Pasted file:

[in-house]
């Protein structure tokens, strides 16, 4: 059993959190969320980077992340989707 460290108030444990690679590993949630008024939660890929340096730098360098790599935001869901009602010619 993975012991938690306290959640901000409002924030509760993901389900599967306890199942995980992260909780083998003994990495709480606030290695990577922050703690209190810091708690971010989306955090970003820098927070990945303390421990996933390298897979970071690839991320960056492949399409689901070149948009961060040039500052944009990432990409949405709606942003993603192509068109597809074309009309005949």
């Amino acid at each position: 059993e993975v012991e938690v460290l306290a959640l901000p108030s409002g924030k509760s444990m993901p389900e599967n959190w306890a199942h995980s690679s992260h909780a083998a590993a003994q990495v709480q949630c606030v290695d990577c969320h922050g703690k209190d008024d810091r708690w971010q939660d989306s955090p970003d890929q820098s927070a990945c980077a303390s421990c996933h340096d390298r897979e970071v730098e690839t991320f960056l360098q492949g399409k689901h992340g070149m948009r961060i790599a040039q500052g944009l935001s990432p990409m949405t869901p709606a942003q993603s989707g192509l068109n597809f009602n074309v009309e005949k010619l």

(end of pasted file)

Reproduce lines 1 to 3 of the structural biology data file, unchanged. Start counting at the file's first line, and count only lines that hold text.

[in-house]
């Protein structure tokens, strides 16, 4: 059993959190969320980077992340989707 460290108030444990690679590993949630008024939660890929340096730098360098790599935001869901009602010619 993975012991938690306290959640901000409002924030509760993901389900599967306890199942995980992260909780083998003994990495709480606030290695990577922050703690209190810091708690971010989306955090970003820098927070990945303390421990996933390298897979970071690839991320960056492949399409689901070149948009961060040039500052944009990432990409949405709606942003993603192509068109597809074309009309005949």
């Amino acid at each position: 059993e993975v012991e938690v460290l306290a959640l901000p108030s409002g924030k509760s444990m993901p389900e599967n959190w306890a199942h995980s690679s992260h909780a083998a590993a003994q990495v709480q949630c606030v290695d990577c969320h922050g703690k209190d008024d810091r708690w971010q939660d989306s955090p970003d890929q820098s927070a990945c980077a303390s421990c996933h340096d390298r897979e970071v730098e690839t991320f960056l360098q492949g399409k689901h992340g070149m948009r961060i790599a040039q500052g944009l935001s990432p990409m949405t869901p709606a942003q993603s989707g192509l068109n597809f009602n074309v009309e005949k010619l």